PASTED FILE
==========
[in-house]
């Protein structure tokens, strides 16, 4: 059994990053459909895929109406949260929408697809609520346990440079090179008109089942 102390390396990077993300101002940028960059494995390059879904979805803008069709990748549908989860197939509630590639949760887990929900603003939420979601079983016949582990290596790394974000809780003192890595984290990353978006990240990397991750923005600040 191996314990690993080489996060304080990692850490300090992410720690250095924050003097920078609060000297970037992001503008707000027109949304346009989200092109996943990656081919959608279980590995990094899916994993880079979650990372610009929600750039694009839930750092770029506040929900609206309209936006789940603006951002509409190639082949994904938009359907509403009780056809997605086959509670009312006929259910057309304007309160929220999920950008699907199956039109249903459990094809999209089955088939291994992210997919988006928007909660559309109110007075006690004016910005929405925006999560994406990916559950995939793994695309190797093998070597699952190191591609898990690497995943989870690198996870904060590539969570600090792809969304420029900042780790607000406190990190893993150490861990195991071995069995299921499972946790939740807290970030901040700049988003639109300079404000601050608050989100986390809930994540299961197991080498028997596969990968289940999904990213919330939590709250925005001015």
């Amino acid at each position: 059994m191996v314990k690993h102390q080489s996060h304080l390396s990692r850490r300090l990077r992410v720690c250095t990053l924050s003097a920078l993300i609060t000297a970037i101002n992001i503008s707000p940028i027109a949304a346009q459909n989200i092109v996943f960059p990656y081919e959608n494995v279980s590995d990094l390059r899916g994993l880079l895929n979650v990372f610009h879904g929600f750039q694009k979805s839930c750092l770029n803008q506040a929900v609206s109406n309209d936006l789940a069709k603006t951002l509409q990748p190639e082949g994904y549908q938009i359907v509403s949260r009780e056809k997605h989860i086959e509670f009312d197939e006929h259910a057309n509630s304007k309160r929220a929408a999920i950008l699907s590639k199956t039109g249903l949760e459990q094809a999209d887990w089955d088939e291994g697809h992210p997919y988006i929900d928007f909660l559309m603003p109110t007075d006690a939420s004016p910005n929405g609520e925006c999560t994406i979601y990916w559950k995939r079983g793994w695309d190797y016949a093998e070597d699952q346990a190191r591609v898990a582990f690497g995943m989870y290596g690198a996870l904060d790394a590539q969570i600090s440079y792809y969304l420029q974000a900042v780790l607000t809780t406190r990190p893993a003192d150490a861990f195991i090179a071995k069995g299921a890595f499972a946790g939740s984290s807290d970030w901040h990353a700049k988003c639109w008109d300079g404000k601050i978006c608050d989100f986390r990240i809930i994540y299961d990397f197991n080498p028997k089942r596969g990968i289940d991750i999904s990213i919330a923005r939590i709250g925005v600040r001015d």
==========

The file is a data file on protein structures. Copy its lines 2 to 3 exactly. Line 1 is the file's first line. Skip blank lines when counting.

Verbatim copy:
């Protein structure tokens, strides 16, 4: 059994990053459909895929109406949260929408697809609520346990440079090179008109089942 102390390396990077993300101002940028960059494995390059879904979805803008069709990748549908989860197939509630590639949760887990929900603003939420979601079983016949582990290596790394974000809780003192890595984290990353978006990240990397991750923005600040 191996314990690993080489996060304080990692850490300090992410720690250095924050003097920078609060000297970037992001503008707000027109949304346009989200092109996943990656081919959608279980590995990094899916994993880079979650990372610009929600750039694009839930750092770029506040929900609206309209936006789940603006951002509409190639082949994904938009359907509403009780056809997605086959509670009312006929259910057309304007309160929220999920950008699907199956039109249903459990094809999209089955088939291994992210997919988006928007909660559309109110007075006690004016910005929405925006999560994406990916559950995939793994695309190797093998070597699952190191591609898990690497995943989870690198996870904060590539969570600090792809969304420029900042780790607000406190990190893993150490861990195991071995069995299921499972946790939740807290970030901040700049988003639109300079404000601050608050989100986390809930994540299961197991080498028997596969990968289940999904990213919330939590709250925005001015």
């Amino acid at each position: 059994m191996v314990k690993h102390q080489s996060h304080l390396s990692r850490r300090l990077r992410v720690c250095t990053l924050s003097a920078l993300i609060t000297a970037i101002n992001i503008s707000p940028i027109a949304a346009q459909n989200i092109v996943f960059p990656y081919e959608n494995v279980s590995d990094l390059r899916g994993l880079l895929n979650v990372f610009h879904g929600f750039q694009k979805s839930c750092l770029n803008q506040a929900v609206s109406n309209d936006l789940a069709k603006t951002l509409q990748p190639e082949g994904y549908q938009i359907v509403s949260r009780e056809k997605h989860i086959e509670f009312d197939e006929h259910a057309n509630s304007k309160r929220a929408a999920i950008l699907s590639k199956t039109g249903l949760e459990q094809a999209d887990w089955d088939e291994g697809h992210p997919y988006i929900d928007f909660l559309m603003p109110t007075d006690a939420s004016p910005n929405g609520e925006c999560t994406i979601y990916w559950k995939r079983g793994w695309d190797y016949a093998e070597d699952q346990a190191r591609v898990a582990f690497g995943m989870y290596g690198a996870l904060d790394a590539q969570i600090s440079y792809y969304l420029q974000a900042v780790l607000t809780t406190r990190p893993a003192d150490a861990f195991i090179a071995k069995g299921a890595f499972a946790g939740s984290s807290d970030w901040h990353a700049k988003c639109w008109d300079g404000k601050i978006c608050d989100f986390r990240i809930i994540y299961d990397f197991n080498p028997k089942r596969g990968i289940d991750i999904s990213i919330a923005r939590i709250g925005v600040r001015d």